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Preplanned Studies: Greenness and Asthma in the Middle-Aged and Elderly Population in a Prospective Cohort Study — China, 2011–2018

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  • Summary

    What is already known about this topic?

    Greenness, which refers to the density of vegetated land, has been identified as an essential component of a healthy built environment for human health. Residential environment plays a critical role in the progression of early-onset or late-onset asthma.

    What is added by this report?

    Based on the China Health and Retirement Longitudinal Study from 2011 to 2018, this study indicates a negative association between greenness and asthma in the middle-aged and elderly population.

    What are the implications for public health practice?

    This study provides further guidance for environmental policymaking in city planning and public health protection to increase greenness in order to counteract the adverse health effects associated with rapid urbanization processes.

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  • Funding: Supported by the State Scholarship Fund of China Scholarship Council (grant no: 202006015008), the Fundamental Research Funds for the Central Universities (73201Y2206), and the Clinical Medicine Plus X-Young Scholars Project of Peking University (PKU2019LCXQ008)
  • [1] Lambert KA, Bowatte G, Tham R, Lodge C, Prendergast L, Heinrich J, et al. Residential greenness and allergic respiratory diseases in children and adolescents - A systematic review and meta-analysis. Environ Res 2017;159:212 − 21. http://dx.doi.org/10.1016/j.envres.2017.08.002CrossRef
    [2] Zhao YH, Hu YS, Smith JP, Strauss J, Yang GH. Cohort profile: the China Health and Retirement Longitudinal Study (CHARLS). Int J Epidemiol 2014;43(1):61 − 8. http://dx.doi.org/10.1093/ije/dys203CrossRef
    [3] Xu XL. Spatial distribution data set of China Annual vegetation index (NDVI). Data Center for Resources and Environmental Sciences of Chinese Academy of Sciences 2018. https://doi:10.12078/2018060601. [2021-6-1]. (In Chinese). https://doi:10.12078/2018060601
    [4] Hammer MS, van Donkelaar A, Li C, Lyapustin A, Sayer AM, Hsu NC, et al. Global estimates and long-term trends of fine particulate matter concentrations (1998-2018). Environ Sci Technol 2020;54(13):7879 − 90. http://dx.doi.org/10.1021/acs.est.0c01764CrossRef
    [5] Wei J, Li ZQ, Li K, Dickerson RR, Pinker RT, Wang J, et al. Full-coverage mapping and spatiotemporal variations of ground-level ozone (O3) pollution from 2013 to 2020 across China. Remote Sens Environ 2022;270:112775. http://dx.doi.org/10.1016/j.rse.2021.112775CrossRef
    [6] Wei J, Li ZQ, Lyapustin A, Sun L, Peng YR, Xue WH, et al. Reconstructing 1-km-resolution high-quality PM2.5 data records from 2000 to 2018 in China: spatiotemporal variations and policy implications. Remote Sens Environ 2021;252:112136. http://dx.doi.org/10.1016/j.rse.2020.112136.http://dx.doi.org/10.1016/j.rse.2020.112136
    [7] Veronesi G, Ferrario MM, Chambless LE. Comparing measurement error correction methods for rate-of-change exposure variables in survival analysis. Stat Methods Med Res 2013;22(6):583 − 97. http://dx.doi.org/10.1177/0962280210395742CrossRef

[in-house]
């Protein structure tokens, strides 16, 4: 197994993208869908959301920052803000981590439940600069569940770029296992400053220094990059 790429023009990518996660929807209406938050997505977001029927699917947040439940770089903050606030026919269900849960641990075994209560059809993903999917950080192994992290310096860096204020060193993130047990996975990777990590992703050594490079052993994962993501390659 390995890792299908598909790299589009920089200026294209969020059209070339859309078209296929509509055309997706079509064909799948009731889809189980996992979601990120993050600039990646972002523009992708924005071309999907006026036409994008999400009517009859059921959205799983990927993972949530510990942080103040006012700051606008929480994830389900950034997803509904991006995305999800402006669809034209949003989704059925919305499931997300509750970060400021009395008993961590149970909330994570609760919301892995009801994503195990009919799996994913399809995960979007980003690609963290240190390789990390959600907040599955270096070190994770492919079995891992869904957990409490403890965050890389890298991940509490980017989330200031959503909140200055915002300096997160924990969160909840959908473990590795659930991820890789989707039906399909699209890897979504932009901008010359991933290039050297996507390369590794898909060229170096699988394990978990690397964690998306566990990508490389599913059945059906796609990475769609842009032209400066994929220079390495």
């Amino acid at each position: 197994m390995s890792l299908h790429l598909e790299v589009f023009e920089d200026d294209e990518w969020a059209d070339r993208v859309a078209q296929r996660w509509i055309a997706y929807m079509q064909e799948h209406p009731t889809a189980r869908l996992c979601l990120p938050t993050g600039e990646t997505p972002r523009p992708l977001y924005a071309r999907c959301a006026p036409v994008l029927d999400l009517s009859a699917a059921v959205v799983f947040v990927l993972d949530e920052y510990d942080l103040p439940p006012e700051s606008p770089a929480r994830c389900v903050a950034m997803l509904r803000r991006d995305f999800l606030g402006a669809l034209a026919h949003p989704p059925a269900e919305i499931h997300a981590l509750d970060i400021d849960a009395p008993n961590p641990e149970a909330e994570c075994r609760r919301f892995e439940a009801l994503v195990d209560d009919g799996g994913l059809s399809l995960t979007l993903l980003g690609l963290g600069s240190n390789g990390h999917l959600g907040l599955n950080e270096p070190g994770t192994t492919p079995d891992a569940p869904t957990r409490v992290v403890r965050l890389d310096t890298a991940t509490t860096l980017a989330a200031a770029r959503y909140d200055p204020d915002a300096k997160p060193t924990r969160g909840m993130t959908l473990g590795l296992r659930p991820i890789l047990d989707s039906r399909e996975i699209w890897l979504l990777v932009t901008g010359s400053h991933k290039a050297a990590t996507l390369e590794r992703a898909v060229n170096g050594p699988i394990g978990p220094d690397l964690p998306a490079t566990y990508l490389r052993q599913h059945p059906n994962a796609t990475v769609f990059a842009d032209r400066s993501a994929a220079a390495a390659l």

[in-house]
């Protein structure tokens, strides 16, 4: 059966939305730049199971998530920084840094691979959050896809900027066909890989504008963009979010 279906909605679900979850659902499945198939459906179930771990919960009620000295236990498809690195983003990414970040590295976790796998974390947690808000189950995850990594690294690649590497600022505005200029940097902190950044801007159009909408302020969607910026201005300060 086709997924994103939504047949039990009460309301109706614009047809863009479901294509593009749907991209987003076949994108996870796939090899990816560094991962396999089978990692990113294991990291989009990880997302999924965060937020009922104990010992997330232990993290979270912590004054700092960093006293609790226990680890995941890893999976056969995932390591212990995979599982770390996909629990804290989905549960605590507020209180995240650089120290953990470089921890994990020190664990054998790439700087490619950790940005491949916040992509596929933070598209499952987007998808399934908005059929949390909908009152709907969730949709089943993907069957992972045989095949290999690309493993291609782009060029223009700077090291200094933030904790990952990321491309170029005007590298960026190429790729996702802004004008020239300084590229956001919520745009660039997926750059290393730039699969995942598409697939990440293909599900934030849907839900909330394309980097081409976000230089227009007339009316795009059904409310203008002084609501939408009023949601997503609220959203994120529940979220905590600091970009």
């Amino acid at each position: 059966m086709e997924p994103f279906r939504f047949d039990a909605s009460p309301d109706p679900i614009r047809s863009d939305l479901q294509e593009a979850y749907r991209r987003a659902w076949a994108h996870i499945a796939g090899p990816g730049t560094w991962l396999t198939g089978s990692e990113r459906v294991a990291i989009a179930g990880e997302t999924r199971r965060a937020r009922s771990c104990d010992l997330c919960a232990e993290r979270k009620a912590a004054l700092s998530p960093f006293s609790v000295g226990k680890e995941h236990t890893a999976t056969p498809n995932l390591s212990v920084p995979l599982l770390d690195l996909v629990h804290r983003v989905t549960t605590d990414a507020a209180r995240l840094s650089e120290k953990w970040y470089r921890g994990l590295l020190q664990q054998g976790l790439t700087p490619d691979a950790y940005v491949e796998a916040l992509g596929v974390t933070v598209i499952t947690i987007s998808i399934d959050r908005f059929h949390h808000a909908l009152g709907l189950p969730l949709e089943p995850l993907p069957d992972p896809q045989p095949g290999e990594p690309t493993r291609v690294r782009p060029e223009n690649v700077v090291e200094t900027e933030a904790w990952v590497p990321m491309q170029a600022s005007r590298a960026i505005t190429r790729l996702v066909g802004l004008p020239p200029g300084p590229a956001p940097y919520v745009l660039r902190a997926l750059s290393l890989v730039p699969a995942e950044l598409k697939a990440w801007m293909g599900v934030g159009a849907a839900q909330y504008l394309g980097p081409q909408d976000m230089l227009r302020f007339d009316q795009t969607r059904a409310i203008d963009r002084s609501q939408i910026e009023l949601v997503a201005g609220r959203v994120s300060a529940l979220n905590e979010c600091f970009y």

[8] Wu MY, Xie JQ, Wang YJ, Tian YH. Greenness and eosinophilic asthma: findings from the UK Biobank. Eur Respir J 2021;58(5):2101597. http://dx.doi.org/10.1183/13993003.01597-2021CrossRef
    [9] Lietzén R, Virtanen P, Kivimäki M, Sillanmäki L, Vahtera J, Koskenvuo M. Stressful life events and the onset of asthma. Eur Respir J 2011;37(6):1360 − 5. http://dx.doi.org/10.1183/09031936.00164609CrossRef
    [10] Huang KW, Yang T, Xu JY, Yang L, Zhao JP, Zhang XY, et al. Prevalence, risk factors, and management of asthma in China: a national cross-sectional study. Lancet 2019;394(10196):407 − 18. http://dx.doi.org/10.1016/S0140-6736(19)31147-XCrossRef
  • FIGURE 1.  Exposure-response curve and subgroup analyses. (A) Exposure-response curve for the association between greenness and risk of asthma. (B) Subgroup analyses of HR (95% CI) for asthma with per 0.1-unit increase in NDVI according to the characteristics at baseline.

    Abbreviation: HR=hazard ratio; CI=confidence interval; BMI=body mass index; NDVI=normalized difference vegetation index.

    TABLE 1.  Descriptive characteristics of the study participants and environmental exposure.

    VariablesDescriptive characteristics
    Study participants
    Participant counts17,574
    Counts of asthma670
    Total person-year106,716
    Age, ≥60 years, %41.08
    Female, %51.73
    Rural area, %60.16
    BMI, <24 kg/m2, %53.06
    Illiteracy, %26.48
    Lower income, %48.35
    Disability, %16.92
    Smoking status, %36.77
    Alcohol consumption, %42.34
    Solid cooking fuel, %51.63
    Sleep duration, <7 hours, %46.17
    Environmental exposure
    NDVI, median (IQR)0.77 (0.08)
    PM2.5, μg/m3, median (IQR)42.69 (30.56)
    O3, μg/m3, median (IQR)85.77 (17.24)
    NO2, μg/m3, median (IQR)21.12 (8.32)
    Annual precipitation, cm, median (IQR)14.22 (19.35)
    Annual average temperature, ℃, median (IQR)15.83 (5.00)
    Annual average relative humidity, %, median (IQR)70.38 (15.23)
    Abbreviation: NDVI=normalized difference vegetation index; IQR=interquartile range; PM2.5=fine particulate matter; O3=ozone; NO2=nitrogen dioxide; BMI=body mass index.